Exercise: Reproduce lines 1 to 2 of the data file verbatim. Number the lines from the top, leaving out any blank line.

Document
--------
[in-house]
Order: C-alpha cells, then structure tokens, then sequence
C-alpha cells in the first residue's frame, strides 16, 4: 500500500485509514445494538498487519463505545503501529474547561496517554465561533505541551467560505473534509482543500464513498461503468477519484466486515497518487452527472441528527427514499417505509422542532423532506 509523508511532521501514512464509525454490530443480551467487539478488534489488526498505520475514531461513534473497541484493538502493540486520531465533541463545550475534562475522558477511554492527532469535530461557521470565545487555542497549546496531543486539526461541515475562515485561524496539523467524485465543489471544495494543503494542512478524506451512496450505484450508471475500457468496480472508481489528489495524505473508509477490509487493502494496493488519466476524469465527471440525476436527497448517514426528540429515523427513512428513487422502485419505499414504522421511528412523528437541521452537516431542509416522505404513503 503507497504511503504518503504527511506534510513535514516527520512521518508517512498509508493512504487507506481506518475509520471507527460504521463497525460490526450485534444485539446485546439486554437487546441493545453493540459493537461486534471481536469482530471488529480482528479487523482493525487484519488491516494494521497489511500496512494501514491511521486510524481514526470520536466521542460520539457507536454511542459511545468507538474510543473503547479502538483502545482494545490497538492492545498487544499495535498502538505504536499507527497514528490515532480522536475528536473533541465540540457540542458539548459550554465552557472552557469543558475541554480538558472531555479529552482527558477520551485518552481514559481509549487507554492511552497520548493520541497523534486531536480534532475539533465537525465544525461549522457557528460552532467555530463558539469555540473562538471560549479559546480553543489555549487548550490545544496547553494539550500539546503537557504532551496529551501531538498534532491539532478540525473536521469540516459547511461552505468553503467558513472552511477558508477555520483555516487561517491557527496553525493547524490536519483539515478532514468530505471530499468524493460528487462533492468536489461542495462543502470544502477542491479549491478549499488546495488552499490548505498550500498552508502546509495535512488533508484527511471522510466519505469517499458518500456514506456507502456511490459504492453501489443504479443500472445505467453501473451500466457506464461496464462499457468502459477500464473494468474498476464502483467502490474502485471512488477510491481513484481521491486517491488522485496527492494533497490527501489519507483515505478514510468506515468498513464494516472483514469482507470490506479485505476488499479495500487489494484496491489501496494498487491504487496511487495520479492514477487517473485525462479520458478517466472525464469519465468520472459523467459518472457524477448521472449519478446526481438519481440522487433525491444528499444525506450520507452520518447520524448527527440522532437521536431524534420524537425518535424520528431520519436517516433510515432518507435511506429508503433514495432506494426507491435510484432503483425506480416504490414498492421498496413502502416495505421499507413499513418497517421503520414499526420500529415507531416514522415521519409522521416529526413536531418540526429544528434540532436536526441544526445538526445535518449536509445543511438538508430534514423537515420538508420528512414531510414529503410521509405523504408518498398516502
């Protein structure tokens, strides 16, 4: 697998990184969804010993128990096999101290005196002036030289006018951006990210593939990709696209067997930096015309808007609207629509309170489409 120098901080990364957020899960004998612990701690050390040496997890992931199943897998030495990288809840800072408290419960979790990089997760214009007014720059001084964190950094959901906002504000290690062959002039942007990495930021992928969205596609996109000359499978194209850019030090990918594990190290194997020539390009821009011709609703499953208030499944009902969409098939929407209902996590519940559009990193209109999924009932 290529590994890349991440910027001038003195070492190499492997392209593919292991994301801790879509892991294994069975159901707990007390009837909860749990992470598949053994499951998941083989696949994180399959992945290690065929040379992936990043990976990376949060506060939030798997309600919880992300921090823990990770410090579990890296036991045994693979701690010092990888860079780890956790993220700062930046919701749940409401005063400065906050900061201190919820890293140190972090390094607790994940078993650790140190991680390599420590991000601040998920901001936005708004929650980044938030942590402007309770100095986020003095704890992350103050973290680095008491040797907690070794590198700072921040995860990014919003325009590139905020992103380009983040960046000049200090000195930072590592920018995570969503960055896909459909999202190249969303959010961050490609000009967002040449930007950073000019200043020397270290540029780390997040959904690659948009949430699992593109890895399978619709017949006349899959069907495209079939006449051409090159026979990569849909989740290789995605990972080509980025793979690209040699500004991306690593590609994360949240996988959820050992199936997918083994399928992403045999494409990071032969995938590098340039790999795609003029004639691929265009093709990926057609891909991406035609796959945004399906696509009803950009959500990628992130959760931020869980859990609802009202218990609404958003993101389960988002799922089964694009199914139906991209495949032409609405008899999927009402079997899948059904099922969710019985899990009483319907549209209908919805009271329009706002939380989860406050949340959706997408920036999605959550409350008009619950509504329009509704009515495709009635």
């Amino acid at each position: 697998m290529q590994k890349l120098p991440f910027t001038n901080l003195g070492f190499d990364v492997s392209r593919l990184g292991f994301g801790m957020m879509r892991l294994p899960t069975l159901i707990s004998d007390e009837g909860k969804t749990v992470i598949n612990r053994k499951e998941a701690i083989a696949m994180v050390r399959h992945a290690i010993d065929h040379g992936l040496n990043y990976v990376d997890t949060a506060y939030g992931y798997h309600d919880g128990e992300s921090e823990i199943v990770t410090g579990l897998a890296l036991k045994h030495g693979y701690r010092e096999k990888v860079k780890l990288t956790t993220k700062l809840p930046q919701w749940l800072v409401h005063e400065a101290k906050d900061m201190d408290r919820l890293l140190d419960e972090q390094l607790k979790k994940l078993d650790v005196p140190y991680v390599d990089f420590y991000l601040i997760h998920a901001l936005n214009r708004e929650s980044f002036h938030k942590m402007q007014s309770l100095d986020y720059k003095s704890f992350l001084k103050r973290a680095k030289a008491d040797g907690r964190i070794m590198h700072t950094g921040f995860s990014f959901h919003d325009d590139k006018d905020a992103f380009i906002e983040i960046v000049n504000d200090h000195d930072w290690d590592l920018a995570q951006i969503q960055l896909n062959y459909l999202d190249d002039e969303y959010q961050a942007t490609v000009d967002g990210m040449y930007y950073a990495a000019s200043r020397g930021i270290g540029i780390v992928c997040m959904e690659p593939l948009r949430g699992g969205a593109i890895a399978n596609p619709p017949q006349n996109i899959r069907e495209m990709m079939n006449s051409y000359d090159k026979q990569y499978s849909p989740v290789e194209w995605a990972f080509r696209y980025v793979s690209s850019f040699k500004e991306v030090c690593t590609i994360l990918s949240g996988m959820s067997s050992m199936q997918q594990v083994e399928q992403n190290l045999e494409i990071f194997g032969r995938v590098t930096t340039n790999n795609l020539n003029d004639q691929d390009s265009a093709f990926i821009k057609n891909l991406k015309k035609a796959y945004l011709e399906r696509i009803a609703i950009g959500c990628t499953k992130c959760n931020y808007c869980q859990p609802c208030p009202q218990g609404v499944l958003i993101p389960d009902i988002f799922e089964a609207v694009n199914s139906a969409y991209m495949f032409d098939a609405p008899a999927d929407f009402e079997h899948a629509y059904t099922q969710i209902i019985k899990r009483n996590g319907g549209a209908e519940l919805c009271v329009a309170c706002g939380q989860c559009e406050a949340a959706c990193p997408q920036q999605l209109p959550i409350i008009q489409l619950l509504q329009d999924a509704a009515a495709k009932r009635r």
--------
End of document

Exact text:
[in-house]
Order: C-alpha cells, then structure tokens, then sequence